CMG members’ trip to the Elan Valley

In November last year, as part of our winter meetings programme which we were having online due to Covid, we had a fascinating talk on the meadows of the Elan Valley from Sorcha Lewis.  One of the reasons we asked Sorcha to give us this talk was that a lot of very useful field trials were carried out as part of the work on meadow management in the Elan Valley, and you can read about it here on our own website:

If you weren’t at the meeting, you can still see the talk and the following discussion on our YouTube channel:

Sorcha used to be a ranger on the Elan Valley estate, but she and her husband are now farming there.  Sorcha says she is able to achieve more for conservation and wildlife as a farmer than she could as a ranger, which is quite a claim, so during our discussion following the talk, Sorcha very kindly invited CMG to visit her farm so we could see for ourselves what she means.  So, last Sunday (3rd July) a group of CMG members went to the Elan Valley, and Sorcha very kindly gave up a few hours of her busy day to show us some of the fields on her farm.

It’s not an exaggeration to say that we were quite amazed at what we saw there, not just the diversity of species, but the fact that there was a different cast of floral characters compared to our lowland meadows.  It’s at about 300m which is not exactly highland, but another factor may be there isn’t really any runoff from more intensive farmland to raise nutrient levels, and the only source of extra N is atmospheric dissolved in the rain.  Far too many species to list, but for example we saw Butterwort:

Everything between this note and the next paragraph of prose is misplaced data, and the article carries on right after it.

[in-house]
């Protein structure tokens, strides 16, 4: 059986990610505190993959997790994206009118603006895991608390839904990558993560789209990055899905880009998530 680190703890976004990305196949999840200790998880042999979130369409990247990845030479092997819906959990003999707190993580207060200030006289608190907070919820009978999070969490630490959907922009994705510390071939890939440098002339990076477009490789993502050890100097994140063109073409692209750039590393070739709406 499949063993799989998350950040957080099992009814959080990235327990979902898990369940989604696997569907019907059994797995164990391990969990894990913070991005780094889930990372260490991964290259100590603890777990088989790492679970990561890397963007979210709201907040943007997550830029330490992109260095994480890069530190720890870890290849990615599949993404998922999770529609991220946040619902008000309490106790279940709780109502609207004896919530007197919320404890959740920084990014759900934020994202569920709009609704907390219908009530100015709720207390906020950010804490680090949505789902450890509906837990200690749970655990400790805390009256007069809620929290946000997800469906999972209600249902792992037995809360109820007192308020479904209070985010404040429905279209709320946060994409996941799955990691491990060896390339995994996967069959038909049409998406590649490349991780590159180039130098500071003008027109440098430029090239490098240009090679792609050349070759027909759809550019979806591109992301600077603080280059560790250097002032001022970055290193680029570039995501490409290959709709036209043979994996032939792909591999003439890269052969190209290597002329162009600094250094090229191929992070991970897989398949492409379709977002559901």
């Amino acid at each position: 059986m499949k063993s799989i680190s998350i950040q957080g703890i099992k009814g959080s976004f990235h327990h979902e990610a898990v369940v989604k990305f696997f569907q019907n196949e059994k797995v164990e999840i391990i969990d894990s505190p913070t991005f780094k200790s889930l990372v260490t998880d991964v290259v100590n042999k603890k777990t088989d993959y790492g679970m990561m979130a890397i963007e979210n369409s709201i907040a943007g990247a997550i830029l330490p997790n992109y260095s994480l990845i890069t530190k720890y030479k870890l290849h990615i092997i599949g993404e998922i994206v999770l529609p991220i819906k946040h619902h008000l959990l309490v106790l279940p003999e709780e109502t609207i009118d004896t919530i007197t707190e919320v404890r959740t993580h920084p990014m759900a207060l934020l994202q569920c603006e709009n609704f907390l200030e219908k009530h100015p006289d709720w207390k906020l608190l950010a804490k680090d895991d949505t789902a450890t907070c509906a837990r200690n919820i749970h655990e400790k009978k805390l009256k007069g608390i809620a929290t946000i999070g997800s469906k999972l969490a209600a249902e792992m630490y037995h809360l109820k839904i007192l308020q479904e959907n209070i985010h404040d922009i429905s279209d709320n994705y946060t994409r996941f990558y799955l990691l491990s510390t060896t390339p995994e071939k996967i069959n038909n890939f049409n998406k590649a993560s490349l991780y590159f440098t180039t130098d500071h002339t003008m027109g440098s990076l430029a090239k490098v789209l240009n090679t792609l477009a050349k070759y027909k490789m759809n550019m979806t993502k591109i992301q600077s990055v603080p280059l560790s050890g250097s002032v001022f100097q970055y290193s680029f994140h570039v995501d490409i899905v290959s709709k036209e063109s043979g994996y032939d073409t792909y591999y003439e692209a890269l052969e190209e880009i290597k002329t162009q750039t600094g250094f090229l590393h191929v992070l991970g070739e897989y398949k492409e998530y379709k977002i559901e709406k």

Saw wort:

Wood Bitter Vetch:

Fragrant Orchid:

Bog Asphodel:

We tried to trample as little as possible going round the field so kept to the path.

After a lunch at a nearby tea rooms, some of us went on to visit the Coronation Meadow for Radnorshire which was only a couple of miles away.  Despite that, it was quite distinct from the meadows at Sorcha’s farm.  There were Oxeye Daisies and Greater Butterfly Orchids in large numbers:

And Harebell:

We are very grateful to Sorcha for giving up her valuable time to show us round.  At a time when there is a lot to be depressed about if you’re interested in Conservation and Wildlife, visiting Sorcha’s farm reminds you that there are still some amazing places left, with knowledgeable and conscientious people like her to look after them both now and in the future.

Thanks to Helen Martin and Laura Moss for the photos.

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